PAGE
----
In this edition of The Onco’Zine Brief Peter Hofland, Ph.D. talks with Armon Sharei, Ph.D. Chief Executive Officer of SQZ Biotech, about the development and manufacturing of cell therapies.
Traditionally, the foundation of cancer treatment included surgery, chemotherapy, and radiation therapy.
But over the last few decades, targeted therapies —drugs that specifically target molecular changes seen primarily on cancer cells—have become a standard treatment for many cancers.
In addition, over the past several years, immunotherapies—therapies that are designed to use the power of a patient’s own immune system to attack cancer, have emerged as a new treatment.
One of the rapidly emerging immunotherapy approaches is called adoptive cell transfer. It is based on collecting and using patients’ own immune cells to treat their cancer.
Although there are several types of these therapies, one approach that has advanced the furthest in clinical development is called Chimeric Antigen Receptor T-cell therapy or CAR T-cell therapy.
In 2017, as the result of the remarkable responses seen in some patients—both children and adults— two CAR T-cell therapies were approved by the Food and Drug Administration (FDA) in the United States.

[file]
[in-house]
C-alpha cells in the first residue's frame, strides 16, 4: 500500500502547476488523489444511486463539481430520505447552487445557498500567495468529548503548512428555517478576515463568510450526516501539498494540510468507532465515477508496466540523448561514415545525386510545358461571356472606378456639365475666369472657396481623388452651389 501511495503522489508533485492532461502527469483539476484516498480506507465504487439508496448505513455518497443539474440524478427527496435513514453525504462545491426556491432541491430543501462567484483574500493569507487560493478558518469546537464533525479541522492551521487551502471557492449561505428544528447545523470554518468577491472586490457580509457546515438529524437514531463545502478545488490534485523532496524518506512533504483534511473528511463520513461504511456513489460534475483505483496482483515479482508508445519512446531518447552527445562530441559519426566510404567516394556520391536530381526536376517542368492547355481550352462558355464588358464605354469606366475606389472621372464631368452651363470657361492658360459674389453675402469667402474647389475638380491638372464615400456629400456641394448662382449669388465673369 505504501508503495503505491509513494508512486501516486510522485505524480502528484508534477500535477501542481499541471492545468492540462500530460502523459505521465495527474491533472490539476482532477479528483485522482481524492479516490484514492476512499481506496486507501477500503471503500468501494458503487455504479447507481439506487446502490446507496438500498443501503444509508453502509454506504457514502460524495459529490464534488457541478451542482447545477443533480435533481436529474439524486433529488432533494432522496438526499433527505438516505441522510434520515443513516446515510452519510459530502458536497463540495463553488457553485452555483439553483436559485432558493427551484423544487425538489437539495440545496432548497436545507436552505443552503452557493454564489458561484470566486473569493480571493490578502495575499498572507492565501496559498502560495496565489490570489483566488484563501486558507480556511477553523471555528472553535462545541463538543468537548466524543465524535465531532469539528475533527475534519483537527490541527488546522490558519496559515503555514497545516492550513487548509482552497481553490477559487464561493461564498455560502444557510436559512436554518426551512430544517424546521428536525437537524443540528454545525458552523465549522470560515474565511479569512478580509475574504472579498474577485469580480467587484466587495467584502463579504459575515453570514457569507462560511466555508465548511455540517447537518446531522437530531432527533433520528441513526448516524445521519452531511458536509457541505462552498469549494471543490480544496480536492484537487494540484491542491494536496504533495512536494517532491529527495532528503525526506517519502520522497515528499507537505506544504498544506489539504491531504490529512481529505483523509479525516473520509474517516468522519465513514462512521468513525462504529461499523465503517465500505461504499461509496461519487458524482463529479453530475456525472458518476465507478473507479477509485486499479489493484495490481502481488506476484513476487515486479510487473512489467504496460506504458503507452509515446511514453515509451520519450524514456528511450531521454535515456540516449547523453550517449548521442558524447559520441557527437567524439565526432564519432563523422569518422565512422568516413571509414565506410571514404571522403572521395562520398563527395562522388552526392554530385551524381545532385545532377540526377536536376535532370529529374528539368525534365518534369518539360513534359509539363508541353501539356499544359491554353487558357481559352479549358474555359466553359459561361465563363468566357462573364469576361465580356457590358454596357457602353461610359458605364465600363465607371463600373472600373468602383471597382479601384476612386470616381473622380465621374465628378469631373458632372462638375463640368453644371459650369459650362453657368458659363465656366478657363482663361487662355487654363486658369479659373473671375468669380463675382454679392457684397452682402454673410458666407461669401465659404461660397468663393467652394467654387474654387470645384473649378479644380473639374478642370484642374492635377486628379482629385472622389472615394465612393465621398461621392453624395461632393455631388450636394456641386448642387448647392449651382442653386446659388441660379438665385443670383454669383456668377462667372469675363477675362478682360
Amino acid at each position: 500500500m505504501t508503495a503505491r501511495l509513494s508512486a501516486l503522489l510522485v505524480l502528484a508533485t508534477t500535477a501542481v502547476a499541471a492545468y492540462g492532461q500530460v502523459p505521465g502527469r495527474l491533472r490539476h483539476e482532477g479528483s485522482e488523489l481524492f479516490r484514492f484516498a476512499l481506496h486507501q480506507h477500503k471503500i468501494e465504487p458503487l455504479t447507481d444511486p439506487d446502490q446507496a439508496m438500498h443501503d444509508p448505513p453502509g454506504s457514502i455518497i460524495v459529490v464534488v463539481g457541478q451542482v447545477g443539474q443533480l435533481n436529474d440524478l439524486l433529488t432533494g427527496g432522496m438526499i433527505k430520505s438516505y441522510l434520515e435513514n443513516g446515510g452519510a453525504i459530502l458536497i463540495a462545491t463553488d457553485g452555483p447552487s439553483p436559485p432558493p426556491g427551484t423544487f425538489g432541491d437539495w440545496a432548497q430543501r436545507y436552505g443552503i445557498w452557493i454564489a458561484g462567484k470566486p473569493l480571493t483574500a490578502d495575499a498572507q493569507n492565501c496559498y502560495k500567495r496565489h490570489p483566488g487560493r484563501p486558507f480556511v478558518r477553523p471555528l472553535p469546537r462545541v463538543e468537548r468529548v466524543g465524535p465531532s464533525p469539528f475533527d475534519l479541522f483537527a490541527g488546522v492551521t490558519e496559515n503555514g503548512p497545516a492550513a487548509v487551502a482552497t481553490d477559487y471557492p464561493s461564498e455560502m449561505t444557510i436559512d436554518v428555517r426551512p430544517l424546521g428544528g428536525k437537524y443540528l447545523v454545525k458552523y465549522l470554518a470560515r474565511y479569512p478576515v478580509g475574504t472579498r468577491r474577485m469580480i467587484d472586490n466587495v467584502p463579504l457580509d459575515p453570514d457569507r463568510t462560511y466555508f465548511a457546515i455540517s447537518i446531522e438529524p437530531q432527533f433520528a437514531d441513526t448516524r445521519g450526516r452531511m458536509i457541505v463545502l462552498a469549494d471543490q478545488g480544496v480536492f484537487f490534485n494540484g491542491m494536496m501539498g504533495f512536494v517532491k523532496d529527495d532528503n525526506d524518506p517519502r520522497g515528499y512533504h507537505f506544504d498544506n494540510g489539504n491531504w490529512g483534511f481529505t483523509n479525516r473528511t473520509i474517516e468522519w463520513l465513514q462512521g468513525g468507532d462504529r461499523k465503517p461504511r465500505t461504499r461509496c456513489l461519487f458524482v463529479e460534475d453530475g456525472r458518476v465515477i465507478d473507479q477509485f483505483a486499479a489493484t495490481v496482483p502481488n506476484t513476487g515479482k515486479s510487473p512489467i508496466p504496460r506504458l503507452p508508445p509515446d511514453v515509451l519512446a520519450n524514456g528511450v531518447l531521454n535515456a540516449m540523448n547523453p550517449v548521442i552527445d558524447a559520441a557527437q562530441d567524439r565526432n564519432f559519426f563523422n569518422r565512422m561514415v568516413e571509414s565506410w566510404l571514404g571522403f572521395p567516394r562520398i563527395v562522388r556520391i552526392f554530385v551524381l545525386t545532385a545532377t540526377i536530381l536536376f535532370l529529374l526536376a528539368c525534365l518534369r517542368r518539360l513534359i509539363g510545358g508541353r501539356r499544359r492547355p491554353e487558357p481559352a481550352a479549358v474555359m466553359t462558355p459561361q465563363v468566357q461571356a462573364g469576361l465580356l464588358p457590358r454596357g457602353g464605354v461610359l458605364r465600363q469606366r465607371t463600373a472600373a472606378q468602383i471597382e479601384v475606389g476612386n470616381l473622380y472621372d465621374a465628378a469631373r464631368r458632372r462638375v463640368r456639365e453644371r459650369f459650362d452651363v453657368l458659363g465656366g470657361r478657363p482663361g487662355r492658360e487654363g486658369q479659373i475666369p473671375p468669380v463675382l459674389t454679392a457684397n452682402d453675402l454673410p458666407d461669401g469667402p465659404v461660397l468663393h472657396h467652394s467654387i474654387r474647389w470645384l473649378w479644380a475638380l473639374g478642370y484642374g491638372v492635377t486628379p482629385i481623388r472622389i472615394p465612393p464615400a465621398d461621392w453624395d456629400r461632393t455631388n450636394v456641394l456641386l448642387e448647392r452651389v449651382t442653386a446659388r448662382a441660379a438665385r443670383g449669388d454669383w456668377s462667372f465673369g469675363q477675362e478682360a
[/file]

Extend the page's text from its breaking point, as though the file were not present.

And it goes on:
One treatment was approved for children with acute lymphoblastic leukemia (ALL) and the other for adults with advanced lymphomas. But given the unique and personalized approach, the Manufacturing of cell therapies is expensive and complex. One reason is that because CAR T-cell therapies are hyper-personalized – using a patient’s own T-Cells – it may take 3 – 4 weeks, and sometimes even longer – to manufacture such a personalized and unique treatment option.
And the manufacturing comes with a high price tag. So, scientists started to look for alternatives.
Scientists at SQZ Biotech – a privately-held clinical-stage company are developing transformative cell therapy candidates for patients with cancer and other serious diseases.
Hofland talks with Sharei about SQZ Biotech’s cell engineering platform which was named as a top 10 world-changing technology by Scientific American in 2014.
SQZ Biotech’s approach could provide treatment options for patients across many different diseases, including, but not limited, to cancer and hematological malignancies.
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